Herpesviral lytic gene functions render the viral genome susceptible to novel editing by CRISPR/Cas9

  1. Hyung Suk Oh
  2. Werner M Neuhausser  Is a corresponding author
  3. Pierce Eggan
  4. Magdalena Angelova
  5. Rory Kirchner
  6. Kevin C Eggan
  7. David M Knipe  Is a corresponding author
  1. Harvard Medical School, United States
  2. Harvard University, United States
  3. Harvard T H Chan School of Public Health, United States

Abstract

Herpes simplex virus (HSV) establishes lifelong latent infection and can cause serious human disease, but current antiviral therapies target lytic but not latent infection. We screened for sgRNAs that cleave HSV-1 DNA sequences efficiently in vitro and used these sgRNAs to observe the first editing of quiescent HSV-1 DNA. The sgRNAs targeted lytic replicating viral DNA genomes more efficiently than quiescent genomes, consistent with the open structure of lytic chromatin. Editing of latent genomes caused short indels while editing of replicating genomes produced indels, linear molecules and large genomic sequence loss around the gRNA target site. The HSV ICP0 protein and viral DNA replication increased the loss of DNA sequences around the gRNA target site. We conclude that HSV, by promoting open chromatin needed for viral gene expression and by inhibiting the DNA damage response, makes the genome vulnerable to a novel form of editing by CRISPR-Cas9 during lytic replication.

Data availability

All data generated or analysed during this study are included in the manuscript and supporting files.

The following previously published data sets were used
    1. Miga KH
    2. Newton Y
    3. Jain M
    4. Altemose N
    5. Willard HF
    6. Kent WJ
    (2014) hg38
    Genome Reference Consortium, Human GRCh38.p12 (GCA_000001405.27).

Article and author information

Author details

  1. Hyung Suk Oh

    Department of Microbiology, Harvard Medical School, Boston, United States
    Competing interests
    Hyung Suk Oh, We have patent applications pending. U.S. Patent application No. 62/365,826, International Patent Application PCT/US2017/043225.
    ORCID icon "This ORCID iD identifies the author of this article:" 0000-0002-1739-0389
  2. Werner M Neuhausser

    Department of Obstetrics and Gynecology, Harvard Medical School, Boston, United States
    For correspondence
    wneuhaus@bidmc.harvard.edu
    Competing interests
    Werner M Neuhausser, We have patent applications pending. U.S. Patent application No. 62/365,826, International Patent Application PCT/US2017/043225.
    ORCID icon "This ORCID iD identifies the author of this article:" 0000-0002-5092-2658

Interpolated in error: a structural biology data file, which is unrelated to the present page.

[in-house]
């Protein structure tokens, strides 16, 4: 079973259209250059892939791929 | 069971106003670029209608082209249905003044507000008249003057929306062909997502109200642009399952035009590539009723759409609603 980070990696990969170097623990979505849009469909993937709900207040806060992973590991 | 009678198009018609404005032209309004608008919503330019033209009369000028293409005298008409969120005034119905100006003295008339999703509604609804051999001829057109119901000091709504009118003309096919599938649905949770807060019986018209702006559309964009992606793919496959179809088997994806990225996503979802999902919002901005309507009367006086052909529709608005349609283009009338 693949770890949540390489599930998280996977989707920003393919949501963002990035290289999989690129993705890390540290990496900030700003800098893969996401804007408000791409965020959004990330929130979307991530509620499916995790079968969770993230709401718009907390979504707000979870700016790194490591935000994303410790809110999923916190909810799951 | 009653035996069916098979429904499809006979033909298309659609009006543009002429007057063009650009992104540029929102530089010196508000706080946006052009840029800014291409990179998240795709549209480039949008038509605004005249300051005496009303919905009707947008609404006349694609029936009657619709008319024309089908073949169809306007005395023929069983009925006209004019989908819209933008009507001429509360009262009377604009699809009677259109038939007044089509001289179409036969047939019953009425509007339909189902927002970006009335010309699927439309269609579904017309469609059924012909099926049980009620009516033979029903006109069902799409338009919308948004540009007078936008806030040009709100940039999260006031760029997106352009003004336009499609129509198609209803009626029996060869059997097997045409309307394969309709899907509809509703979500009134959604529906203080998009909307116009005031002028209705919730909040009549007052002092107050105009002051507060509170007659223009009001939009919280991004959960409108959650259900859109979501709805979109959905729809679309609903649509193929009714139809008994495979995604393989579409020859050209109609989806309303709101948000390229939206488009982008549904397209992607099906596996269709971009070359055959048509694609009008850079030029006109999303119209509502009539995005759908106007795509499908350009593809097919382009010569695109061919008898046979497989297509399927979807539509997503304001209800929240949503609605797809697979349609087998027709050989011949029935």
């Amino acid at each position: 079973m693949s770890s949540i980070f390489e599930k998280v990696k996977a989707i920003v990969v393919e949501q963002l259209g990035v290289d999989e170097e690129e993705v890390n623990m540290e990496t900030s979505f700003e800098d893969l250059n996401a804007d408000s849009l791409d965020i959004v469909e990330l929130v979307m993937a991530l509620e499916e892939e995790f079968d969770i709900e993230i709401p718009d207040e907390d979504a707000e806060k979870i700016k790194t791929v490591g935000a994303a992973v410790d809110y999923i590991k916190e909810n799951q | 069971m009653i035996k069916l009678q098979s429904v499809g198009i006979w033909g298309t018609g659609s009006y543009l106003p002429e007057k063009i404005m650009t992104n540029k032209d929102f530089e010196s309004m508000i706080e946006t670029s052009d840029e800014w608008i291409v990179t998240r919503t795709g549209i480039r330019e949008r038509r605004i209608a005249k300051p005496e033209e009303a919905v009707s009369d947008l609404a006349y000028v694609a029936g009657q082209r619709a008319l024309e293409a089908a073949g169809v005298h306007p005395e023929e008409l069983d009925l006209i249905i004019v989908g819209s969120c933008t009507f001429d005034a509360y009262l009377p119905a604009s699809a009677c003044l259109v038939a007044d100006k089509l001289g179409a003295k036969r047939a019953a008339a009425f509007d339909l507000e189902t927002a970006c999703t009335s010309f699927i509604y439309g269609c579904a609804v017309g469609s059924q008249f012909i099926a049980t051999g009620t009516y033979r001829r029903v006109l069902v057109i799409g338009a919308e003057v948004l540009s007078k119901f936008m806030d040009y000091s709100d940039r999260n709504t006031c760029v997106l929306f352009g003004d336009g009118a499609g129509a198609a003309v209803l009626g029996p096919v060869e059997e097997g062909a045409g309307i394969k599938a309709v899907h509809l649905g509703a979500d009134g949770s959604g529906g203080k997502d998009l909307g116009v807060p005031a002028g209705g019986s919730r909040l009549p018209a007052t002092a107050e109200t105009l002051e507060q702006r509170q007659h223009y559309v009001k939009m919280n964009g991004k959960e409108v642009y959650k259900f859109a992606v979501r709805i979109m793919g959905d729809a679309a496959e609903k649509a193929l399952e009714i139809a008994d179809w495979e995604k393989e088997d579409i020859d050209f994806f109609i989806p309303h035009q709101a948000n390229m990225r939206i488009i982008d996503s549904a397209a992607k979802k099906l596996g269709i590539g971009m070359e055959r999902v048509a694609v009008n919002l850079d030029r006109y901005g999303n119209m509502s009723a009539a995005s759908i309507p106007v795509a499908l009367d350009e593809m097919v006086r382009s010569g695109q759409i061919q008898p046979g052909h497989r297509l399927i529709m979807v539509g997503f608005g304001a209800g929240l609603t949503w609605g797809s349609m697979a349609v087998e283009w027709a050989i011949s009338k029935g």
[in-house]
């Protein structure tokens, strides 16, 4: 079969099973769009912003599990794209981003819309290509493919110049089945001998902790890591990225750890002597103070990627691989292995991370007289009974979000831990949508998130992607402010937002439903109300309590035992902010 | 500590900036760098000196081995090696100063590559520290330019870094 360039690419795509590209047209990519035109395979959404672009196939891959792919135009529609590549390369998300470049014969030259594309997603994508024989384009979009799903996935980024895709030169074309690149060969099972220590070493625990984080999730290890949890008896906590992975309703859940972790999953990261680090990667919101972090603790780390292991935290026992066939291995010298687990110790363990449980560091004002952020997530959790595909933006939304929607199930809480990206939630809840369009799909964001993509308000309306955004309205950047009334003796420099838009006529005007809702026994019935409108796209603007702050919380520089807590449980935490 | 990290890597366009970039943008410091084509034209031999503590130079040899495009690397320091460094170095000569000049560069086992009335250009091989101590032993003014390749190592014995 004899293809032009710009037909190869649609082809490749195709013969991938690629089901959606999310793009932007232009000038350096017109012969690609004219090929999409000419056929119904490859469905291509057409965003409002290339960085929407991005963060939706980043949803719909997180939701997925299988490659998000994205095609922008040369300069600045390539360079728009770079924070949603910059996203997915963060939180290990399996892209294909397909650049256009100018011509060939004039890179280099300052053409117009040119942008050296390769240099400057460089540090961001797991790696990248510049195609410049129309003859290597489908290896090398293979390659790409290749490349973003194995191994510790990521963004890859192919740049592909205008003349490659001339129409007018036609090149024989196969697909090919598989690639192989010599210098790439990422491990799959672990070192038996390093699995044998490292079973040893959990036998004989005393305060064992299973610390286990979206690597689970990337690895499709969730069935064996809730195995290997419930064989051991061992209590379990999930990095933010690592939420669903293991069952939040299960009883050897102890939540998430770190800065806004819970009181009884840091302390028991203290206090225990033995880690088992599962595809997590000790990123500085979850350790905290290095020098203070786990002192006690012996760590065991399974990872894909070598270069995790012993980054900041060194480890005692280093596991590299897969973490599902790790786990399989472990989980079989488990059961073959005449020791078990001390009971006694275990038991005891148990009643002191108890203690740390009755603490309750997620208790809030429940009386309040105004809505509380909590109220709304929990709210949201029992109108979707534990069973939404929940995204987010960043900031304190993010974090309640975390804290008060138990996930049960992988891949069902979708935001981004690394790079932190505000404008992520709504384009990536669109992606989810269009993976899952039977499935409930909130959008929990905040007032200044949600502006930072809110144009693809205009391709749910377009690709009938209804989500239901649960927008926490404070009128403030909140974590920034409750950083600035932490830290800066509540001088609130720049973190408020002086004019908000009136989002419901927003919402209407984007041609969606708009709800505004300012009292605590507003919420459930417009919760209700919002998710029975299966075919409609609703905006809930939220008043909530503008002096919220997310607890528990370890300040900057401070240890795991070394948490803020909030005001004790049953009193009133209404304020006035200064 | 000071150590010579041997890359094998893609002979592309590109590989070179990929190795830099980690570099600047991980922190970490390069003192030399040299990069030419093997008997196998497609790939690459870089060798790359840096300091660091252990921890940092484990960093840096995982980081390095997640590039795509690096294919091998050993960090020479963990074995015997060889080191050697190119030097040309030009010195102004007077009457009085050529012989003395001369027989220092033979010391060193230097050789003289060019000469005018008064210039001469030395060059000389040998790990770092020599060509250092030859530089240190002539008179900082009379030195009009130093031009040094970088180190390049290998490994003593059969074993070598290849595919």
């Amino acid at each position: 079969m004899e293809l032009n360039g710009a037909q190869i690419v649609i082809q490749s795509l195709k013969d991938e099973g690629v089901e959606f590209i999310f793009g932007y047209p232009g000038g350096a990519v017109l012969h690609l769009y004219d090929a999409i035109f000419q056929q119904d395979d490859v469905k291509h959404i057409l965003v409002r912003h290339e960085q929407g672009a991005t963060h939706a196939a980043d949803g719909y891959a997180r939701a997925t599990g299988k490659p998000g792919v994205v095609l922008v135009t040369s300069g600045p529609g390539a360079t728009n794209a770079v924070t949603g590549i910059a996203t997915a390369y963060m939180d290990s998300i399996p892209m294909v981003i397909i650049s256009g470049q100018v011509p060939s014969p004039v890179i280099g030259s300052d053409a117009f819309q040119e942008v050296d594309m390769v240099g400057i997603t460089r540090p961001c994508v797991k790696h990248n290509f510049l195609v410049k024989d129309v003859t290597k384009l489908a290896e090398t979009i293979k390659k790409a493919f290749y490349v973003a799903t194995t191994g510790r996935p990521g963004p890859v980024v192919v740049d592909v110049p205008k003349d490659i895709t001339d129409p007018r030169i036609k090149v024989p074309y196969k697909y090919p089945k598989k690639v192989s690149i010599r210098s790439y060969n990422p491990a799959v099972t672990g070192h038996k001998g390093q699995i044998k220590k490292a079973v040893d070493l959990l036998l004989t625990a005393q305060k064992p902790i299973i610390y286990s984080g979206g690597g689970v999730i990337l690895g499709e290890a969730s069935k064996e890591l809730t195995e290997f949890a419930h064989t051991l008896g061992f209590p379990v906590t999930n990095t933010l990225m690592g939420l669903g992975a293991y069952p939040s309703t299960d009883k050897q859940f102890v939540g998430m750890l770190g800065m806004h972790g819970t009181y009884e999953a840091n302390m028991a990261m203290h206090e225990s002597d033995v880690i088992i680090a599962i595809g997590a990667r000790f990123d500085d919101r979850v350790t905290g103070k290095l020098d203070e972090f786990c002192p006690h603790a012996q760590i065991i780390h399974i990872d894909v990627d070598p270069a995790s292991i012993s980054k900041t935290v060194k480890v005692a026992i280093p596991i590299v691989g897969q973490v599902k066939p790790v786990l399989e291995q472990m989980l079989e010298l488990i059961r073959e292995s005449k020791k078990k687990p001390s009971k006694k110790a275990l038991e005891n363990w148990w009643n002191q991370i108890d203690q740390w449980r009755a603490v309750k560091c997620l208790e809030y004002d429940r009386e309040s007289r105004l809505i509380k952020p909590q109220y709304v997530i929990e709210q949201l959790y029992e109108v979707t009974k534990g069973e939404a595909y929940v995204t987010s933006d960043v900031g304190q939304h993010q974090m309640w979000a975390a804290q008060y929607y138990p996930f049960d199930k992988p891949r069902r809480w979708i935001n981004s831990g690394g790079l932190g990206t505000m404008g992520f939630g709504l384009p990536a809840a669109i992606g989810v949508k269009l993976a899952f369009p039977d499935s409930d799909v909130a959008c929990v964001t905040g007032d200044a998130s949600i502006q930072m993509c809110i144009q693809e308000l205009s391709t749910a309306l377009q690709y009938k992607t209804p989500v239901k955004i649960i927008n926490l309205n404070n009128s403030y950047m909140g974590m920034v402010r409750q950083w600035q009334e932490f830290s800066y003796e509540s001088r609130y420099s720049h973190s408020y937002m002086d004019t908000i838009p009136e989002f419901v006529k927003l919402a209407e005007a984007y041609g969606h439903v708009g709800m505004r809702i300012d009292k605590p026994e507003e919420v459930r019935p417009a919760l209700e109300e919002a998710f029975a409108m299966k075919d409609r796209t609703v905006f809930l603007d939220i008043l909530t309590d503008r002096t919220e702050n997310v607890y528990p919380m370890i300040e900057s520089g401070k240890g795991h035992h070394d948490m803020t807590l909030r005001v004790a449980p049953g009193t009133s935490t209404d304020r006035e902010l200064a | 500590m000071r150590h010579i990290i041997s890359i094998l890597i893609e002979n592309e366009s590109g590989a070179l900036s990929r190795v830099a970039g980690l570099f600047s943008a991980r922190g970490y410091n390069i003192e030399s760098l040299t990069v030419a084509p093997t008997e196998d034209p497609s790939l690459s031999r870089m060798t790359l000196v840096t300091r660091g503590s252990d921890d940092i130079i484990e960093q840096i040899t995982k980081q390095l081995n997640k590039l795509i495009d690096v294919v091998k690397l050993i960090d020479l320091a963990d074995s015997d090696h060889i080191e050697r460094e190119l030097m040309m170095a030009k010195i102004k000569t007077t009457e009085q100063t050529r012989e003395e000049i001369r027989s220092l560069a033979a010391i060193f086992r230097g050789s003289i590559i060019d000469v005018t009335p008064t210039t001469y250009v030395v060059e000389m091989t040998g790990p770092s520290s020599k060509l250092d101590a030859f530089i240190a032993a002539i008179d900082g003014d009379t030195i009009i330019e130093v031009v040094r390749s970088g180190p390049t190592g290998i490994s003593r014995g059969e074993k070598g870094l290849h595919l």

3. Pierce Eggan

    Department of Stem Cell and Regenerative Biology, Harvard University, Cambridge, United States
    Competing interests
    No competing interests declared.
  4. Magdalena Angelova

    Department of Microbiology, Harvard Medical School, Boston, United States
    Competing interests
    Magdalena Angelova, We have patent applications pending. U.S. Patent application No. 62/365,826, International Patent Application PCT/US2017/043225.
  5. Rory Kirchner

    Department of Biostatistics, Harvard T H Chan School of Public Health, Boston, United States
    Competing interests
    No competing interests declared.
  6. Kevin C Eggan

    Department of Stem Cell and Regenerative Biology, Harvard University, Cambridge, United States
    Competing interests
    Kevin C Eggan, We have patent applications pending. U.S. Patent application No. 62/365,826, International Patent Application PCT/US2017/043225.
  7. David M Knipe

    Department of Microbiology, Harvard Medical School, Boston, United States
    For correspondence
    david_knipe@hms.harvard.edu
    Competing interests
    David M Knipe, Reviewing editor, eLifeWe have patent applications pending. U.S. Patent application No. 62/365,826, International Patent Application PCT/US2017/043225.
    ORCID icon "This ORCID iD identifies the author of this article:" 0000-0003-1554-6236

Funding

National Institutes of Health (P01 AI098681)

  • David M Knipe

National Institutes of Health (R21 AI135423)

  • Kevin C Eggan

The funders had no role in study design, data collection and interpretation, or the decision to submit the work for publication.

Reviewing Editor

  1. Sara L Sawyer, University of Colorado Boulder, United States